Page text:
MOUNT PLEASANT -- A second suspect was arrested Thursday in last month's fatal shooting at a Ben Sawyer Boulevard condo, and police said the first man they arrested was linked to the slaying by DNA evidence.
James Gerald Pinckney, 26, of Piedmont Avenue, North Charleston, was charged with murder in the March 11 shooting death of Oscar Manuel Giron-Hernandez, also of North Charleston, at Marsh Grass Condominiums, Mount Pleasant Police Capt. Stan Gragg said. Pinckney was in jail in Berkeley County on unrelated charges.
According to court records, Pinckney was charged by Goose Creek police on Wednesday with second- degree burglary and resisting arrest.
Investigators also searched
Pinckney's apartment on Thursday, Gragg said.
On Wednesday, police charged Adrian Keith Beaton, 20, of North Charleston with murder in the case. According to the arrest warrant, Beaton's DNA was found on materials used to bind a victim inside the apartment.
Police said Giron-Hernandez, 33, was shot and killed and his wife wounded by gunfire when they walked into the apartment where three men had tied up a second man.
Beaton appeared briefly in Charleston County Magistrate's Court on Thursday. He is being held without bond at the Charleston County jail until he can appear at a bond hearing in front of a circuit court judge.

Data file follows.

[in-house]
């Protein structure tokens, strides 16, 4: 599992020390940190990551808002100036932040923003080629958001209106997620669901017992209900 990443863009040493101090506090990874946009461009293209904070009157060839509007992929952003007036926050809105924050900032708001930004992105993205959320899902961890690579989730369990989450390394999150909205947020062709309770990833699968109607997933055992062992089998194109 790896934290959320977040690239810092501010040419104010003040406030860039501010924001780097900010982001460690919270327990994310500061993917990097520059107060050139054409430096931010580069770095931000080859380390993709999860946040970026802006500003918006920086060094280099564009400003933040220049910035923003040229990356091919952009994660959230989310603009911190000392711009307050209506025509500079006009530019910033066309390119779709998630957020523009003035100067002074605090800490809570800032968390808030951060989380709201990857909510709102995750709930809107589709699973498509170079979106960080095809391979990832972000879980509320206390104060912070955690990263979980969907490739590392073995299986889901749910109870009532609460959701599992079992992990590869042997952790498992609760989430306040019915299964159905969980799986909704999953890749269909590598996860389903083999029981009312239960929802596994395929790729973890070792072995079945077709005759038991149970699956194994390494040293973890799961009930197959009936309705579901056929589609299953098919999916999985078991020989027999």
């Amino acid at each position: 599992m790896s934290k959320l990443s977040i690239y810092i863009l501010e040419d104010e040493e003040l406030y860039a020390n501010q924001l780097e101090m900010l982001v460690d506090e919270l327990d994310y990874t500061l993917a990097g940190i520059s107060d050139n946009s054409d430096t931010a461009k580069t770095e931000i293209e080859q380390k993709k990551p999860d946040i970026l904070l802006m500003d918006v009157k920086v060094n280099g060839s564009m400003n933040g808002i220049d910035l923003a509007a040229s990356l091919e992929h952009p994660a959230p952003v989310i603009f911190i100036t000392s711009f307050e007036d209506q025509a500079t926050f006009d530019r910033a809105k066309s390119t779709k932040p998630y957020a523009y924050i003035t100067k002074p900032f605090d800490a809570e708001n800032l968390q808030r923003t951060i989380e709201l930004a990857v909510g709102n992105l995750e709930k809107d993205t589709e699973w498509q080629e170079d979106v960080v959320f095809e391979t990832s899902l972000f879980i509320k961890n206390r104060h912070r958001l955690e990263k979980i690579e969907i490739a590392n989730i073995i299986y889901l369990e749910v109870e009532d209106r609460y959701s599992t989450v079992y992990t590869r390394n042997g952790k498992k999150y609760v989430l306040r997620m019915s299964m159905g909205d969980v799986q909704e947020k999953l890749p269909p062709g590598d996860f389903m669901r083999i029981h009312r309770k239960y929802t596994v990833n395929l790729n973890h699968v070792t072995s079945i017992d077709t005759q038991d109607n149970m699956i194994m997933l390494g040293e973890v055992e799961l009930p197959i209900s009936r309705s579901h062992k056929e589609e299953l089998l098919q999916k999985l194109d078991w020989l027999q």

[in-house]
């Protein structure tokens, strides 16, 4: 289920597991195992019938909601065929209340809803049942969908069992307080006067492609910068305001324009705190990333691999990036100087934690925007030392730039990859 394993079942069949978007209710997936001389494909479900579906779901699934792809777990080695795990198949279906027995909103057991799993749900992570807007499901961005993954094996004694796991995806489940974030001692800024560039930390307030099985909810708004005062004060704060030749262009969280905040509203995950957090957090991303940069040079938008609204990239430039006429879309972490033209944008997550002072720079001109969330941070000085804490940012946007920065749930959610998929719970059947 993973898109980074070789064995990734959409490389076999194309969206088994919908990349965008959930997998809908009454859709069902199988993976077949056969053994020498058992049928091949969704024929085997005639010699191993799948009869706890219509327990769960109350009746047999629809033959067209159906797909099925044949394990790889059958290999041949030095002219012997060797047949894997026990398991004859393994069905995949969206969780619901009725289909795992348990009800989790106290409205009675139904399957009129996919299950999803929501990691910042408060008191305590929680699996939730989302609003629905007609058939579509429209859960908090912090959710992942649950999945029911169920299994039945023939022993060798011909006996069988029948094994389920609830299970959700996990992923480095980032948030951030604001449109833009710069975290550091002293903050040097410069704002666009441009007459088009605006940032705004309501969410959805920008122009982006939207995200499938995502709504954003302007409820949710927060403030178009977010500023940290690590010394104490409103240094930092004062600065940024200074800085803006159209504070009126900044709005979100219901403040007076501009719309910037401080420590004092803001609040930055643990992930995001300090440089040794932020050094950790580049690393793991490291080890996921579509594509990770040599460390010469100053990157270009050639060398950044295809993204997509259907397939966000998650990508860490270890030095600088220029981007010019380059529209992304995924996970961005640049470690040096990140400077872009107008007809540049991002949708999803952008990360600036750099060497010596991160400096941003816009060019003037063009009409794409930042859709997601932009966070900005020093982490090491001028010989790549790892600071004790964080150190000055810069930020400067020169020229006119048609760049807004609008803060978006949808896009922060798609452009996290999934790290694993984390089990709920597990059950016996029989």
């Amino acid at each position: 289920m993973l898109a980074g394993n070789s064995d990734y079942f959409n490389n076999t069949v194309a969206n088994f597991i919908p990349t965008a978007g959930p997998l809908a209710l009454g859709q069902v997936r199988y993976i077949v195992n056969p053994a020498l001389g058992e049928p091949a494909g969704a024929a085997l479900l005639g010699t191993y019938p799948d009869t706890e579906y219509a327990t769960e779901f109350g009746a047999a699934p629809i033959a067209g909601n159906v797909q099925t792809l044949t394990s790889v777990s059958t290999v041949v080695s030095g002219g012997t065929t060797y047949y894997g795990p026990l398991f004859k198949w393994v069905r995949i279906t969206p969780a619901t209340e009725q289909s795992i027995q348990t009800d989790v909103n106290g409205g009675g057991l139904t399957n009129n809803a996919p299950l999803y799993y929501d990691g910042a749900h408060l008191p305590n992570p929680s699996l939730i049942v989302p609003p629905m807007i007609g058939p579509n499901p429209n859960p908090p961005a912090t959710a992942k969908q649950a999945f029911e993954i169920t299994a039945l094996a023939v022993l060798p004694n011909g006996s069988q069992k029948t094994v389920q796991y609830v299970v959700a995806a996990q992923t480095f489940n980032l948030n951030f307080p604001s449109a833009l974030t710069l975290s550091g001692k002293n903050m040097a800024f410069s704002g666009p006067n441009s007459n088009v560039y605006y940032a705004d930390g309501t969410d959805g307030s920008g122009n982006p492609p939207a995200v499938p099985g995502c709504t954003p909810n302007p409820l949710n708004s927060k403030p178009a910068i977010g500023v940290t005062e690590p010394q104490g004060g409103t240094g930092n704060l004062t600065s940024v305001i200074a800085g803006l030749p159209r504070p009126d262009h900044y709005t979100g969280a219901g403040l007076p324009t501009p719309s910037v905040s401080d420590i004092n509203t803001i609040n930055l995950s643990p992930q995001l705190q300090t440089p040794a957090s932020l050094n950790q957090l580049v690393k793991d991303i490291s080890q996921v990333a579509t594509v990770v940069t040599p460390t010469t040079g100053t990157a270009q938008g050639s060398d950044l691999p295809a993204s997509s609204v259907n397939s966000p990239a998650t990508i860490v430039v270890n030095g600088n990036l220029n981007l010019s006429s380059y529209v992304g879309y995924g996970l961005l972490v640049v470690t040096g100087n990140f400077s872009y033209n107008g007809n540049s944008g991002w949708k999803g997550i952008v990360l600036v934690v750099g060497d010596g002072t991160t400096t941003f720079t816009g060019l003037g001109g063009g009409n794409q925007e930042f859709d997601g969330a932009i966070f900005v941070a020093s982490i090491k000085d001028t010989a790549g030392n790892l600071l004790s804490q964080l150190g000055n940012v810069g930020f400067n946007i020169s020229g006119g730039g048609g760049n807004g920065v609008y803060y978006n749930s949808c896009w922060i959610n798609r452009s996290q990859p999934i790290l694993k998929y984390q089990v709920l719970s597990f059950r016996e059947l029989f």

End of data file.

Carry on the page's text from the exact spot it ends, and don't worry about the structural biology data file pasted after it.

The only person to speak during the hearing was a victim witness coordinator who said Giron-Hernandez's wife was too scared to appear in court.
An affidavit filed with the court explains what police believe happened that day:
--Jose Domingo Contreras was sleeping inside Apartment 1511 at Marsh Grass when three men entered. The men had tied up Contreras when Giron-Hernandez and his wife walked in.
--The men shot Giron-Hernandez and his wife. He died and she was severely wounded. Contreras was released from the hospital later that day. Giron-Hernandez's wife was hospitalized for several days.
The affidavit says the State Law Enforcement Division processed the items used to bind Contreras and produced a DNA profile that identified Beaton. Though it is not in the affidavit, Beaton's DNA was on file with SLED because he has served time in prison. The state has a mandatory DNA policy. Samples are collected from all inmates when they enter prison.
Gragg said investigators know why the suspects tied Contreras up but declined to release the information because of the investigation.
This investigation is ongoing and additional arrests are anticipated, Gragg said.